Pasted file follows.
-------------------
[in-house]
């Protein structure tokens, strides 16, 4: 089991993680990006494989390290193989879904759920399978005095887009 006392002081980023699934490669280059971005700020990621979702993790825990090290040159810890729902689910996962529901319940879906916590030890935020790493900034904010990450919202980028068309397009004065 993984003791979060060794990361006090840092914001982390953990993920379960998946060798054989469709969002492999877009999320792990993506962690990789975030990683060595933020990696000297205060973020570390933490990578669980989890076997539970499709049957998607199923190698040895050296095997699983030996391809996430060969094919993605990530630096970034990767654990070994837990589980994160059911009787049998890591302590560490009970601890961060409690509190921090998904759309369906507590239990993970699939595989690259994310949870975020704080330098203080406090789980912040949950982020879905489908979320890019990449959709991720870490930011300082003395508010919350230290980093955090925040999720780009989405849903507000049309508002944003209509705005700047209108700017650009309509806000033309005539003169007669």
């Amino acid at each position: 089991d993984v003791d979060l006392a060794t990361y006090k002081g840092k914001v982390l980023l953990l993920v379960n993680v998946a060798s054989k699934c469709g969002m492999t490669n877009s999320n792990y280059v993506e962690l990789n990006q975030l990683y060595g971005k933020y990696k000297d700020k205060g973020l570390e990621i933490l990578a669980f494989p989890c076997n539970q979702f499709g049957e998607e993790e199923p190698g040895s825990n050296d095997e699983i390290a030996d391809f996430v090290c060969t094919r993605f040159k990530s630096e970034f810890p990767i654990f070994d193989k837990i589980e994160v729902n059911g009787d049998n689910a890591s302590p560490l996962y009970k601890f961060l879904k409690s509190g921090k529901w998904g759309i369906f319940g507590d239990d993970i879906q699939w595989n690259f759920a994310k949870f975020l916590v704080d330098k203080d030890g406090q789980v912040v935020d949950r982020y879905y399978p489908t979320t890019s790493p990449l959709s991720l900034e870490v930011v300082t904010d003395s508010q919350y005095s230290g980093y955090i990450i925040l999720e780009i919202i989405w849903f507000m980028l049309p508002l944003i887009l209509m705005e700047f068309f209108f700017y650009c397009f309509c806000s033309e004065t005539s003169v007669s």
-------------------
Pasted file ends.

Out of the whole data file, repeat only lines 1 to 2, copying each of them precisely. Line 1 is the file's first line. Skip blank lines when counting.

[in-house]
């Protein structure tokens, strides 16, 4: 089991993680990006494989390290193989879904759920399978005095887009 006392002081980023699934490669280059971005700020990621979702993790825990090290040159810890729902689910996962529901319940879906916590030890935020790493900034904010990450919202980028068309397009004065 993984003791979060060794990361006090840092914001982390953990993920379960998946060798054989469709969002492999877009999320792990993506962690990789975030990683060595933020990696000297205060973020570390933490990578669980989890076997539970499709049957998607199923190698040895050296095997699983030996391809996430060969094919993605990530630096970034990767654990070994837990589980994160059911009787049998890591302590560490009970601890961060409690509190921090998904759309369906507590239990993970699939595989690259994310949870975020704080330098203080406090789980912040949950982020879905489908979320890019990449959709991720870490930011300082003395508010919350230290980093955090925040999720780009989405849903507000049309508002944003209509705005700047209108700017650009309509806000033309005539003169007669």